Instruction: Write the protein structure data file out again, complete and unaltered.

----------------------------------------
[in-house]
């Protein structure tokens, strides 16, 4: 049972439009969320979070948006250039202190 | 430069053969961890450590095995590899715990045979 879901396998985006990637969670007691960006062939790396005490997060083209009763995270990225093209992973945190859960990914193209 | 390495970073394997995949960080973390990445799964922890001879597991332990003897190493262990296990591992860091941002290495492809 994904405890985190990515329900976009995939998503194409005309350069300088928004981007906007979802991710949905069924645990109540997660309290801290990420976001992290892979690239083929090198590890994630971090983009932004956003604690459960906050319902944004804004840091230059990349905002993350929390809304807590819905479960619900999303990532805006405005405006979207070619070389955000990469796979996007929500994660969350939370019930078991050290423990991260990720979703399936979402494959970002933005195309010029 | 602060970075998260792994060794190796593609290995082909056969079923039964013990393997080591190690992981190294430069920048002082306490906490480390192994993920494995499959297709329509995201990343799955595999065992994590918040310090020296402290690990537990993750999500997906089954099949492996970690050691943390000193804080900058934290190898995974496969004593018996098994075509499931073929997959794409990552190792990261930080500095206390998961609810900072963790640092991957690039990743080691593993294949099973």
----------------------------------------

[in-house]
């Protein structure tokens, strides 16, 4: 049972439009969320979070948006250039202190 | 430069053969961890450590095995590899715990045979 879901396998985006990637969670007691960006062939790396005490997060083209009763995270990225093209992973945190859960990914193209 | 390495970073394997995949960080973390990445799964922890001879597991332990003897190493262990296990591992860091941002290495492809 994904405890985190990515329900976009995939998503194409005309350069300088928004981007906007979802991710949905069924645990109540997660309290801290990420976001992290892979690239083929090198590890994630971090983009932004956003604690459960906050319902944004804004840091230059990349905002993350929390809304807590819905479960619900999303990532805006405005405006979207070619070389955000990469796979996007929500994660969350939370019930078991050290423990991260990720979703399936979402494959970002933005195309010029 | 602060970075998260792994060794190796593609290995082909056969079923039964013990393997080591190690992981190294430069920048002082306490906490480390192994993920494995499959297709329509995201990343799955595999065992994590918040310090020296402290690990537990993750999500997906089954099949492996970690050691943390000193804080900058934290190898995974496969004593018996098994075509499931073929997959794409990552190792990261930080500095206390998961609810900072963790640092991957690039990743080691593993294949099973």